2) In his story, though Iâ€™m still missing the last chapters of the book, there is very little recognition of the key role of ecological disasters, and resource depletion; he also ignores everything we are talking about in our blog. (that of course doesnâ€™t mean the author ignores these but they are not very prominent in the book at all).
What kind of problems does his vision create for peer to peer theory:
1) His theory highlights the question of timing. Before we may see a shift to a successor civilization that is geared around the peer to peer logic, we may first expect a global strengthening of the capitalist system on a world scale
2) It poses the question of what kinds of structural reforms are needed to achieve this fourth stage
According to DL it is only this fourth stage that will create a global abstract citizenry with a global consciousness. (as a socialist he calls this a global proletariat).
Some possible conclusions:
1) Many of the peer to peer developments that we describe and try to integrate in our theory are indeed emergent and small, they will take decades to play out, especially the expansion to the physical field
2) Carrying out the reforms that the rise of p2p-participatory movements (openness, commons-orientation) and the sustainability movements suggests are part of the key reforms which may make such a transformation to globalism possible; it is pretty clear that neither neoliberalism nor neoconservatism can successfully solve the transition problems
3) It gives sense to many of the reforms-within-capitalism movement that we see arising such as sustainability, social entrepreneurship, base-of-the-pyramid approaches, blended value; indeed, we see at present no serious social force calling for its abolition, while at the same time many of its main principles are contested. I suspect that the new social compact will have elements of a kind of global Keynesianism as proposed by Soros, and also reflect many participative developments; what we describe as the forces of netarchical capitalism may play a great role in it. Note that a key issue in this transition is solving the ecology/sustainability issues without which the transition is not possible.
A global passive state might appear strong compared to the weak global institutions that are operating now, but it is correct to call it passive as it would have relatively limited powers.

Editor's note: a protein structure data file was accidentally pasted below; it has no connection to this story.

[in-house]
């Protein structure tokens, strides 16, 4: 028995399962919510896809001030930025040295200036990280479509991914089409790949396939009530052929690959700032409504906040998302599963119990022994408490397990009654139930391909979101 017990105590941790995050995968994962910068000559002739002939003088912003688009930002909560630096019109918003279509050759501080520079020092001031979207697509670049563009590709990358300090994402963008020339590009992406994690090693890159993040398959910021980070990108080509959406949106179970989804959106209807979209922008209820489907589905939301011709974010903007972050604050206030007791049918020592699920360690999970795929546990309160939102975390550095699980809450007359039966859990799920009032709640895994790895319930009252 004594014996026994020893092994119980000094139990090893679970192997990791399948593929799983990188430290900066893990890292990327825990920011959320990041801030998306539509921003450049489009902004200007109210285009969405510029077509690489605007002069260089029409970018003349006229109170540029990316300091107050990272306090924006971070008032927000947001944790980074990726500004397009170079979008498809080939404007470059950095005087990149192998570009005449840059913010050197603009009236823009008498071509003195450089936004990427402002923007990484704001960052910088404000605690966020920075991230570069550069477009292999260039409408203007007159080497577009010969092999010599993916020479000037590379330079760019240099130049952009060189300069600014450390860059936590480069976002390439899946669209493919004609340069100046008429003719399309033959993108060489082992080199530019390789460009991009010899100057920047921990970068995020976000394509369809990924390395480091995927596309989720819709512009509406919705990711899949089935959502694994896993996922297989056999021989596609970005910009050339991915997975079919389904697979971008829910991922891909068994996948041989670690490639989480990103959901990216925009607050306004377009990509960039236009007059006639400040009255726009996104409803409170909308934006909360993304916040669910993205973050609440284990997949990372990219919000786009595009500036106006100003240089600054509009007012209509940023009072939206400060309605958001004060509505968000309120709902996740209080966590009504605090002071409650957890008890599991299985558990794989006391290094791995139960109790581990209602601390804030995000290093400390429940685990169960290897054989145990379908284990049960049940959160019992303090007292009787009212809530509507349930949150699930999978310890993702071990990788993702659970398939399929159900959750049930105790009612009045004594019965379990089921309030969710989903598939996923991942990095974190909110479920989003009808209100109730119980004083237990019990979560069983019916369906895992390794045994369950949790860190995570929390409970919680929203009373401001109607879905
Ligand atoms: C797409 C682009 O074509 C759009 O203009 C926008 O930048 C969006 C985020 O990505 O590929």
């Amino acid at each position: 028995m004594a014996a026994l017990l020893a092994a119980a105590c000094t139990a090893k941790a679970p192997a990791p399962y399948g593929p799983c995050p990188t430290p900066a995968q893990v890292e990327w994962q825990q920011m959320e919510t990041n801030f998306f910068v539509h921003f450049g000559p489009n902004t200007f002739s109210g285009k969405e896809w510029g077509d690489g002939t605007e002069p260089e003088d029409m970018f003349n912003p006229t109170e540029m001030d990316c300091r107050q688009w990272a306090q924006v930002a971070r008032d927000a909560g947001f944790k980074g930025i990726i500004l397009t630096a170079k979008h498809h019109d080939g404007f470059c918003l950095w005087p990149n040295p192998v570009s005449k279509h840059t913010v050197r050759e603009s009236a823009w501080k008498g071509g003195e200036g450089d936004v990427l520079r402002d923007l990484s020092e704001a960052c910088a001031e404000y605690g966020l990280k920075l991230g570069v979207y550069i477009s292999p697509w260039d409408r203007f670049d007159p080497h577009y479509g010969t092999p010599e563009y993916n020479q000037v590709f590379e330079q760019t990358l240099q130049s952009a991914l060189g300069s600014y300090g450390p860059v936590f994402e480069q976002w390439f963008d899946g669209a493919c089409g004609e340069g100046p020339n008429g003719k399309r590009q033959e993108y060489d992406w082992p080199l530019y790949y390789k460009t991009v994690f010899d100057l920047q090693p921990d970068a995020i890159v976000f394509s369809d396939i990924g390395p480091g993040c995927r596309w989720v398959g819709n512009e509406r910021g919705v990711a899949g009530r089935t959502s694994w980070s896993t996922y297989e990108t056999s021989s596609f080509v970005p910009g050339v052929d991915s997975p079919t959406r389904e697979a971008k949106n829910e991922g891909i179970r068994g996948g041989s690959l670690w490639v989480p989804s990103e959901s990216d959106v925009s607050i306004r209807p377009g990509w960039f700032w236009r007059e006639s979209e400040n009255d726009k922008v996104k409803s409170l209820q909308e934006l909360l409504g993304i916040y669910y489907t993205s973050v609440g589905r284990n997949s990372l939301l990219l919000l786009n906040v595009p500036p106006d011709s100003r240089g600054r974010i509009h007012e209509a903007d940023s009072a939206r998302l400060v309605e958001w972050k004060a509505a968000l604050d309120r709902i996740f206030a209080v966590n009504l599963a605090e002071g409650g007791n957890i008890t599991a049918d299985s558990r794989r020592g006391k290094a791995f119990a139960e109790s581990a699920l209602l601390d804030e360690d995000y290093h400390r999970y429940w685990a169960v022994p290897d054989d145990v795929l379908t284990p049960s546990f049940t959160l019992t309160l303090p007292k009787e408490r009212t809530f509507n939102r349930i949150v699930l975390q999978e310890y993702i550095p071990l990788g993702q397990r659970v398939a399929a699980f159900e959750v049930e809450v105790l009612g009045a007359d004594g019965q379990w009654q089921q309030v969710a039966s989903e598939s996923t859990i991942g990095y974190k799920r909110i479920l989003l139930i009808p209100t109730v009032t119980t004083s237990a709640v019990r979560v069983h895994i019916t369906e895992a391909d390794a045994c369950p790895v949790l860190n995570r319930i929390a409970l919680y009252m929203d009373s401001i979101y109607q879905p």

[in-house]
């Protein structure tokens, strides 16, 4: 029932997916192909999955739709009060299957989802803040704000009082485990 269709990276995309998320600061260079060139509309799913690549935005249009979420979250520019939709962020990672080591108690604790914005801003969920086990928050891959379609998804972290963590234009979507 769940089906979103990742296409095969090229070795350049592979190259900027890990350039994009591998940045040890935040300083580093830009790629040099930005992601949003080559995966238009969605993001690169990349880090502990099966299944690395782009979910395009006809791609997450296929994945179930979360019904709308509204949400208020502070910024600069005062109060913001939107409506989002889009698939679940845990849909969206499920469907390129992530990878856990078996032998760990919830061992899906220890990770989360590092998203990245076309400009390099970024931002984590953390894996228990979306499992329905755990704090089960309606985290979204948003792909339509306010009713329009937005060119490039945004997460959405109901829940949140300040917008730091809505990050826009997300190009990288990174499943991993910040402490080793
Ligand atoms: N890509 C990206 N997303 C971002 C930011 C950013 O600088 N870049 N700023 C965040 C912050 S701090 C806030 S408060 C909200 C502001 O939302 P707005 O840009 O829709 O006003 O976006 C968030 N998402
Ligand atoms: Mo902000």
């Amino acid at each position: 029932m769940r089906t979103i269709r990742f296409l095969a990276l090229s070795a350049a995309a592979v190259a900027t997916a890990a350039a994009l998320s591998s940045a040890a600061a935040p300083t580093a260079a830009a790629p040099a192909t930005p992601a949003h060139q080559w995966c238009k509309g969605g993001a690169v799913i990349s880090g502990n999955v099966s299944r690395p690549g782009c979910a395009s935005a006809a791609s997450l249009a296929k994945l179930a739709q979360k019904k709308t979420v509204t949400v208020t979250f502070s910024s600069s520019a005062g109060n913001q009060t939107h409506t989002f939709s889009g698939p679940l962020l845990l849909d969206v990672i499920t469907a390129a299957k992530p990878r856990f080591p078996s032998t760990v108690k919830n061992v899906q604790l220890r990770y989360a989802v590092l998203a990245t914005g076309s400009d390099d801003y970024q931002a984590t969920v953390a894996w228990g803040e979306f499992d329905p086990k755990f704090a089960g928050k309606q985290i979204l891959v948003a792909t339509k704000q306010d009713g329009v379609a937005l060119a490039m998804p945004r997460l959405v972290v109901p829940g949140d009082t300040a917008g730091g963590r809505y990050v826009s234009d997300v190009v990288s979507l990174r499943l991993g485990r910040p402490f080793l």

4) But this emergent globalism will then itself set the stage for a further transition to a full peer to peer mode, as more and more world citizens have the skills and consciousness and access to technology that makes a peer to peer style of social relationship a natural thing to do. The present minority of peer-ready knowledge workers need to become a massive social phenomena in the whole world.
So the above gives us a clear view of the ….
III. The Stadiality of Peer to Peer
Crucial is the question of timing: do we have the time to go through two such transitions (the global and the P2P one), before the ecological â€œsh..tâ€ hits the fan? It is likely that we do as all of the different problems and trends will take several decades to fully play out.
This gives us the following stadiality for peer to peer:
1) The current emergent phase, where all new realities are emerging as seeds
2) The phase were participation becomes a highly visible part of a new global compact. The society is capitalist, but it has integrated the major reforms without which it cannot endure
3) This allows participation to become mainstream and to become the main alternative solution for a system which cannot structurally solve the problems of nature and equity.
Again we find the double and contradictory conclusion that P2P is both immanent and transcendent to the present system. It is the very condition of its survival and reform, and it is the seed of its overcoming, AT THE SAME TIME.
(for comparison purposes: the absolutist monarchy was needed for the next stage of what was still in many ways a precapitalist regime, combining both mercantile-capitalist and strong feudal elements, but at the same time, it planted the seeds for its own overcoming by parliamentary democracies in the hands of the new emerging class which it allowed to strengthen; similarly, the new global regime will be capitalist, but with very strong participative features that are the seed of a new dominant production/governance and property mode that will eventually overcome it)